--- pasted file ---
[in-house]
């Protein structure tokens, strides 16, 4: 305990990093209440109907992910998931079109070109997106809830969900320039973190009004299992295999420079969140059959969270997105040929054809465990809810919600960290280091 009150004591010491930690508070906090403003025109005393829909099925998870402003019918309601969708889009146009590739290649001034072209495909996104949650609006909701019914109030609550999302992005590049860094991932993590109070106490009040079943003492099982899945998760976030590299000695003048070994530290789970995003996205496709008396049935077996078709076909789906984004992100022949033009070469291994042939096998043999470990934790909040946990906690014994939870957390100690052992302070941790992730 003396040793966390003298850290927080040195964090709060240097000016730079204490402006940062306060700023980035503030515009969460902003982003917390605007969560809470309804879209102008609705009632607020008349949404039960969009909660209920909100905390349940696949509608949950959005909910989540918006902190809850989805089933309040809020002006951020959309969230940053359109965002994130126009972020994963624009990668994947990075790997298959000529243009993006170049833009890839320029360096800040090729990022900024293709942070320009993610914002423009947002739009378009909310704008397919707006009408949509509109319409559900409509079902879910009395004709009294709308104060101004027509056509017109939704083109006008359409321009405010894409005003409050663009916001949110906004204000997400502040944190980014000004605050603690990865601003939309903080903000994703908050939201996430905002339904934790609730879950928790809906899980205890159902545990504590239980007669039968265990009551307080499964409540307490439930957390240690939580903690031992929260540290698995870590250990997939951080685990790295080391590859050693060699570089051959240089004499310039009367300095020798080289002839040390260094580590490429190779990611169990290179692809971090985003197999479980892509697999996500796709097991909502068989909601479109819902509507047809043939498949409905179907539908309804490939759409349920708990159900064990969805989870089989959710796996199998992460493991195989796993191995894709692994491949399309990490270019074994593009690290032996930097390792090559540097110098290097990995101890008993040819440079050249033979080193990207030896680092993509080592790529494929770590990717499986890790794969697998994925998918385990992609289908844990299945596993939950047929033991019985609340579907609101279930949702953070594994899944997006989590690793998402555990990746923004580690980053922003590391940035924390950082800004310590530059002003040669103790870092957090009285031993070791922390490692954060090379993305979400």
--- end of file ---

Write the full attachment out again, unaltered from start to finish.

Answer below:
[in-house]
């Protein structure tokens, strides 16, 4: 305990990093209440109907992910998931079109070109997106809830969900320039973190009004299992295999420079969140059959969270997105040929054809465990809810919600960290280091 009150004591010491930690508070906090403003025109005393829909099925998870402003019918309601969708889009146009590739290649001034072209495909996104949650609006909701019914109030609550999302992005590049860094991932993590109070106490009040079943003492099982899945998760976030590299000695003048070994530290789970995003996205496709008396049935077996078709076909789906984004992100022949033009070469291994042939096998043999470990934790909040946990906690014994939870957390100690052992302070941790992730 003396040793966390003298850290927080040195964090709060240097000016730079204490402006940062306060700023980035503030515009969460902003982003917390605007969560809470309804879209102008609705009632607020008349949404039960969009909660209920909100905390349940696949509608949950959005909910989540918006902190809850989805089933309040809020002006951020959309969230940053359109965002994130126009972020994963624009990668994947990075790997298959000529243009993006170049833009890839320029360096800040090729990022900024293709942070320009993610914002423009947002739009378009909310704008397919707006009408949509509109319409559900409509079902879910009395004709009294709308104060101004027509056509017109939704083109006008359409321009405010894409005003409050663009916001949110906004204000997400502040944190980014000004605050603690990865601003939309903080903000994703908050939201996430905002339904934790609730879950928790809906899980205890159902545990504590239980007669039968265990009551307080499964409540307490439930957390240690939580903690031992929260540290698995870590250990997939951080685990790295080391590859050693060699570089051959240089004499310039009367300095020798080289002839040390260094580590490429190779990611169990290179692809971090985003197999479980892509697999996500796709097991909502068989909601479109819902509507047809043939498949409905179907539908309804490939759409349920708990159900064990969805989870089989959710796996199998992460493991195989796993191995894709692994491949399309990490270019074994593009690290032996930097390792090559540097110098290097990995101890008993040819440079050249033979080193990207030896680092993509080592790529494929770590990717499986890790794969697998994925998918385990992609289908844990299945596993939950047929033991019985609340579907609101279930949702953070594994899944997006989590690793998402555990990746923004580690980053922003590391940035924390950082800004310590530059002003040669103790870092957090009285031993070791922390490692954060090379993305979400």